Confederations Cup 2017: 'Penalty kings' Germany take on 'comeback kings' Mexico in semi-final
Germany has won all five penalty shoot-outs they have faced since 1976 at either World Cup finals or European championships. They face Mexico who came from behind in all three of their group matches
Sochi: Germany are the kings of the penalty shoot-out — but the world champions hope to see off Mexico in Thursday's Confederations Cup semi-final without needing the dreaded spot kicks.
The Germans have won all five penalty shoot-outs they have faced since 1976 at either World Cup finals or European championships.
Joachim Loew's team face the Mexicans in Sochi for a place in Sunday's Confed Cup final in St Petersburg against Chile who eliminated Portugal in a penalty shoot-out in the other semi-final on Wednesday.
Having won their Confed Cup group, Germany are on a 13-match unbeaten run, dating back to their Euro 2016 semi-final defeat to hosts France.
Left-back Jonas Hector said Germany's young guns have not yet practised spot-kicks and hope to beat Mexico over the 90 minutes.
"We would like to avoid this situation (penalties)," admitted Hector.
"We haven't specifically trained for it and we'll take it as it comes."
Nevertheless, the Germans seem to have penalty-taking in their blood.
Their Under-21 team beat England 4-3 on penalties on Tuesday to book their place in Friday's final at the European Under-21 championships in Poland.
Loew said he does not have a list of his top five penalty takers.
"Sometimes the players practise after training, but you can't train for what will happen on the night," the German coach said.
"If it happens, I will look at the faces of my players after the final whistle, take into account who is ready and who has missed them in the past, then make a decision," added Loew.
The Germans expect a battle-royal against Mexico's comeback kings.
The Mexicans came from behind in all three of their group matches, beating both New Zealand and Russia 2-1 after drawing 2-2 with Portugal, when they twice equalised.
"It will be aggressive in a positive sense, it is how they have been playing for years," said Loew.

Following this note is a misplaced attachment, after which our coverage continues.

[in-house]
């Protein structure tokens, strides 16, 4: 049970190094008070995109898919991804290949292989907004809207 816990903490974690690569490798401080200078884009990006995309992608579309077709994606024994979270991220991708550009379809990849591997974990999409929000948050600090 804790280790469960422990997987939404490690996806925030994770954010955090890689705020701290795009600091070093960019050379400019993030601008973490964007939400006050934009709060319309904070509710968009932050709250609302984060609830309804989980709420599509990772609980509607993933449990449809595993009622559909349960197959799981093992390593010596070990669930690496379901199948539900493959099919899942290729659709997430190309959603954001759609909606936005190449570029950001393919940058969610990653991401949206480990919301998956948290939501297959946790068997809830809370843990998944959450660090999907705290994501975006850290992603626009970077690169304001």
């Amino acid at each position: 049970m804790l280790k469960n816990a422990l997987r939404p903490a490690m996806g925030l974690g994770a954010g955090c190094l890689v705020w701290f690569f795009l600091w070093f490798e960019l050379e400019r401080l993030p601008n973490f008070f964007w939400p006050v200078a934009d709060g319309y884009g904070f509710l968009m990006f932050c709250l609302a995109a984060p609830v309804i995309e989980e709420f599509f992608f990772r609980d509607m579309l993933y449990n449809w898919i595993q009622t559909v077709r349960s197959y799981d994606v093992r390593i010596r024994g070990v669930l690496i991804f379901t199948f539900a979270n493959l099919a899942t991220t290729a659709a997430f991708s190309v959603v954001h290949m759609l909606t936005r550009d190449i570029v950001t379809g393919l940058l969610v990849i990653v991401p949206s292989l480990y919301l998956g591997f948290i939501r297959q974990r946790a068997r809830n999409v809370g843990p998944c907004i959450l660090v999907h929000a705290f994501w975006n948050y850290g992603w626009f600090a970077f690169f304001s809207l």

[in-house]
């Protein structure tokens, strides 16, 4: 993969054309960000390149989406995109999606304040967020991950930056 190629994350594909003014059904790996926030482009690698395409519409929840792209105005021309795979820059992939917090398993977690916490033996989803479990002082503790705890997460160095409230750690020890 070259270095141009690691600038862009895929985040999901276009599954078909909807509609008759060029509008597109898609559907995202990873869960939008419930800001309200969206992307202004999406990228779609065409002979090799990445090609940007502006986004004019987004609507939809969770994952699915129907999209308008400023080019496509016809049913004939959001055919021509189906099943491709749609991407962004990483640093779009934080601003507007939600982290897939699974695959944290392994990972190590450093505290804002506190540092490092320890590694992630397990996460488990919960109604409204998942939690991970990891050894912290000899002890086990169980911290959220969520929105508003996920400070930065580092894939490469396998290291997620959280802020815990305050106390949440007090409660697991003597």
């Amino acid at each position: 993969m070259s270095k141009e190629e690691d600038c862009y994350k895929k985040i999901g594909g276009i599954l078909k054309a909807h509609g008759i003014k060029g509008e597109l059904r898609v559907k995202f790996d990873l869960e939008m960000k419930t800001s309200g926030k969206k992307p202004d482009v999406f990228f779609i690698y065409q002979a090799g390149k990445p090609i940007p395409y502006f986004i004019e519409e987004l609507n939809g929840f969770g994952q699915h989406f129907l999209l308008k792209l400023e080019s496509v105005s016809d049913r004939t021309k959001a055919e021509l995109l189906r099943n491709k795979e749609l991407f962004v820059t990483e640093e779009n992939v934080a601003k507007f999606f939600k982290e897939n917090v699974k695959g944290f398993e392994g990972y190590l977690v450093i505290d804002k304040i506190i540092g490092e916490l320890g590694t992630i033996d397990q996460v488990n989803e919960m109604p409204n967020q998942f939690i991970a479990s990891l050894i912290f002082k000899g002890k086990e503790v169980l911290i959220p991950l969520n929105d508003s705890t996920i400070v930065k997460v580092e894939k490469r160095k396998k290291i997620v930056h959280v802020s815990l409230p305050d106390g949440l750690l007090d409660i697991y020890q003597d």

"They hunt the ball with all their players and when they have it, they play it deep quickly."
Mexico coach Juan Carlos Osorio, who has chopped and changed his side so far, will be without suspended captain Andres Guardado.
Loew has promised changes with forward Lars Stindl, who has scored twice so far in Russia, expected to return along with left-back Hector.
With Manuel Neuer missing the Confed Cup after foot surgery, Loew says Barcelona's Marc-Andre ter Stegen will be Germany's goalkeeper for the rest of the tournament.
Mexico's all-time top-scorer Javier Hernandez knows all about German football after two seasons with Bayer Leverkusen.
"We know them, we know about the things that could make them suffer, but we are going to focus on our team and our tactics," said the ex-Manchester United striker.
The Germans beat Mexico 4-3 when the teams last met in the third-place play-off at the 2005 Confed Cup in Germany.
They make no secret of their confidence and expect to reach Sunday's final.
"I think in terms of gut feeling, we're heading to St Petersburg," said Loew.
The suspected tumor was detected during routine tests, according to the hospital, where Pele has been undergoing treatment since 31 August.
Derided by opposition fans for trampling over German football traditions, RB Leipzig find themselves in the unusual position of not being cast as the bad guys as the Champions League's group of death kicks off on Wednesday.
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